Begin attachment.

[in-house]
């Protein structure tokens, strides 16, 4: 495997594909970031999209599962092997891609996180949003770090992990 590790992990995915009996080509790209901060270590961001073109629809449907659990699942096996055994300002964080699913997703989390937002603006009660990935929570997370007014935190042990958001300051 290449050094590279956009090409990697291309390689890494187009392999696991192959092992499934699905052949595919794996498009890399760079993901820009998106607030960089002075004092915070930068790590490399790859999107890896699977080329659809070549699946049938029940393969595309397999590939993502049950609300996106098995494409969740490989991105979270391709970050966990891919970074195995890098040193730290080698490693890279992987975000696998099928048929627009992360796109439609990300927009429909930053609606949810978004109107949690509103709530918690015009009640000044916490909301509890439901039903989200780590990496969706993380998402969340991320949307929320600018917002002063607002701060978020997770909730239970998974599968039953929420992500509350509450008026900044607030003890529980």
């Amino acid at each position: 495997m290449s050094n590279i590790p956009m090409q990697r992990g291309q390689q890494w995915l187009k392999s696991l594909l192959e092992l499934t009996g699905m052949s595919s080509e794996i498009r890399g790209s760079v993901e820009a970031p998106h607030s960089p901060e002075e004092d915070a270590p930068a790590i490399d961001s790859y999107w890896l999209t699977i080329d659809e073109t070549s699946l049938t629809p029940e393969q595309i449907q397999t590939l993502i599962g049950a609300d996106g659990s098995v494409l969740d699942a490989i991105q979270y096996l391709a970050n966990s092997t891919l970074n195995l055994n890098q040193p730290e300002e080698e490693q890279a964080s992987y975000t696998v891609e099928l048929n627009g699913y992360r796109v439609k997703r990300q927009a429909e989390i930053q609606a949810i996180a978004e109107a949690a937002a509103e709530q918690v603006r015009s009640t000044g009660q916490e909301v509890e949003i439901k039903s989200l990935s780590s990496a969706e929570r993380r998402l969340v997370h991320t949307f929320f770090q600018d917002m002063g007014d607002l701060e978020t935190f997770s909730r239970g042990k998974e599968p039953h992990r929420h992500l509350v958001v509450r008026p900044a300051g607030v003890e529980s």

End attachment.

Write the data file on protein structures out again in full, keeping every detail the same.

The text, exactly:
[in-house]
């Protein structure tokens, strides 16, 4: 495997594909970031999209599962092997891609996180949003770090992990 590790992990995915009996080509790209901060270590961001073109629809449907659990699942096996055994300002964080699913997703989390937002603006009660990935929570997370007014935190042990958001300051 290449050094590279956009090409990697291309390689890494187009392999696991192959092992499934699905052949595919794996498009890399760079993901820009998106607030960089002075004092915070930068790590490399790859999107890896699977080329659809070549699946049938029940393969595309397999590939993502049950609300996106098995494409969740490989991105979270391709970050966990891919970074195995890098040193730290080698490693890279992987975000696998099928048929627009992360796109439609990300927009429909930053609606949810978004109107949690509103709530918690015009009640000044916490909301509890439901039903989200780590990496969706993380998402969340991320949307929320600018917002002063607002701060978020997770909730239970998974599968039953929420992500509350509450008026900044607030003890529980």
């Amino acid at each position: 495997m290449s050094n590279i590790p956009m090409q990697r992990g291309q390689q890494w995915l187009k392999s696991l594909l192959e092992l499934t009996g699905m052949s595919s080509e794996i498009r890399g790209s760079v993901e820009a970031p998106h607030s960089p901060e002075e004092d915070a270590p930068a790590i490399d961001s790859y999107w890896l999209t699977i080329d659809e073109t070549s699946l049938t629809p029940e393969q595309i449907q397999t590939l993502i599962g049950a609300d996106g659990s098995v494409l969740d699942a490989i991105q979270y096996l391709a970050n966990s092997t891919l970074n195995l055994n890098q040193p730290e300002e080698e490693q890279a964080s992987y975000t696998v891609e099928l048929n627009g699913y992360r796109v439609k997703r990300q927009a429909e989390i930053q609606a949810i996180a978004e109107a949690a937002a509103e709530q918690v603006r015009s009640t000044g009660q916490e909301v509890e949003i439901k039903s989200l990935s780590s990496a969706e929570r993380r998402l969340v997370h991320t949307f929320f770090q600018d917002m002063g007014d607002l701060e978020t935190f997770s909730r239970g042990k998974e599968p039953h992990r929420h992500l509350v958001v509450r008026p900044a300051g607030v003890e529980s």